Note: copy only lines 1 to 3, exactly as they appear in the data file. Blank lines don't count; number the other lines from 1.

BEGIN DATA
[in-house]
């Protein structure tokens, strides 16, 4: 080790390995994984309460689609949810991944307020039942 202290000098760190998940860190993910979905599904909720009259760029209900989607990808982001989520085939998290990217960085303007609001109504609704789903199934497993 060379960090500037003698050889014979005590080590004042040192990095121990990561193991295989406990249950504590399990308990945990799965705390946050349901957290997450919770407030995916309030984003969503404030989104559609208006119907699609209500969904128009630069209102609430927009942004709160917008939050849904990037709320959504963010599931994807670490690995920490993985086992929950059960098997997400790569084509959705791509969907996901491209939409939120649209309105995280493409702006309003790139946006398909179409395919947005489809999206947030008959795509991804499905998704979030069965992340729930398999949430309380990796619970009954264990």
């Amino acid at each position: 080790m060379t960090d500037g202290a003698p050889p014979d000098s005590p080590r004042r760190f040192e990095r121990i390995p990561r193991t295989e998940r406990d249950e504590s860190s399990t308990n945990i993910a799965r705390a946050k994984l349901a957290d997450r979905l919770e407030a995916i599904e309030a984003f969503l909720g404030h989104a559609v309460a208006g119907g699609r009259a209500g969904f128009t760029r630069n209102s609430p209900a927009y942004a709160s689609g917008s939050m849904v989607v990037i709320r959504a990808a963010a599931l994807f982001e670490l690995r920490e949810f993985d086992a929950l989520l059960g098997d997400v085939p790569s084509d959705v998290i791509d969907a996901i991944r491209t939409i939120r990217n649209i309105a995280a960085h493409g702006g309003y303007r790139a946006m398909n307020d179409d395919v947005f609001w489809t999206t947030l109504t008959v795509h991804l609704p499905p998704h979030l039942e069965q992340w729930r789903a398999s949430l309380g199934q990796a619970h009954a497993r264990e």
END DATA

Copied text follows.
[in-house]
């Protein structure tokens, strides 16, 4: 080790390995994984309460689609949810991944307020039942 202290000098760190998940860190993910979905599904909720009259760029209900989607990808982001989520085939998290990217960085303007609001109504609704789903199934497993 060379960090500037003698050889014979005590080590004042040192990095121990990561193991295989406990249950504590399990308990945990799965705390946050349901957290997450919770407030995916309030984003969503404030989104559609208006119907699609209500969904128009630069209102609430927009942004709160917008939050849904990037709320959504963010599931994807670490690995920490993985086992929950059960098997997400790569084509959705791509969907996901491209939409939120649209309105995280493409702006309003790139946006398909179409395919947005489809999206947030008959795509991804499905998704979030069965992340729930398999949430309380990796619970009954264990």
């Amino acid at each position: 080790m060379t960090d500037g202290a003698p050889p014979d000098s005590p080590r004042r760190f040192e990095r121990i390995p990561r193991t295989e998940r406990d249950e504590s860190s399990t308990n945990i993910a799965r705390a946050k994984l349901a957290d997450r979905l919770e407030a995916i599904e309030a984003f969503l909720g404030h989104a559609v309460a208006g119907g699609r009259a209500g969904f128009t760029r630069n209102s609430p209900a927009y942004a709160s689609g917008s939050m849904v989607v990037i709320r959504a990808a963010a599931l994807f982001e670490l690995r920490e949810f993985d086992a929950l989520l059960g098997d997400v085939p790569s084509d959705v998290i791509d969907a996901i991944r491209t939409i939120r990217n649209i309105a995280a960085h493409g702006g309003y303007r790139a946006m398909n307020d179409d395919v947005f609001w489809t999206t947030l109504t008959v795509h991804l609704p499905p998704h979030l039942e069965q992340w729930r789903a398999s949430l309380g199934q990796a619970h009954a497993r264990e």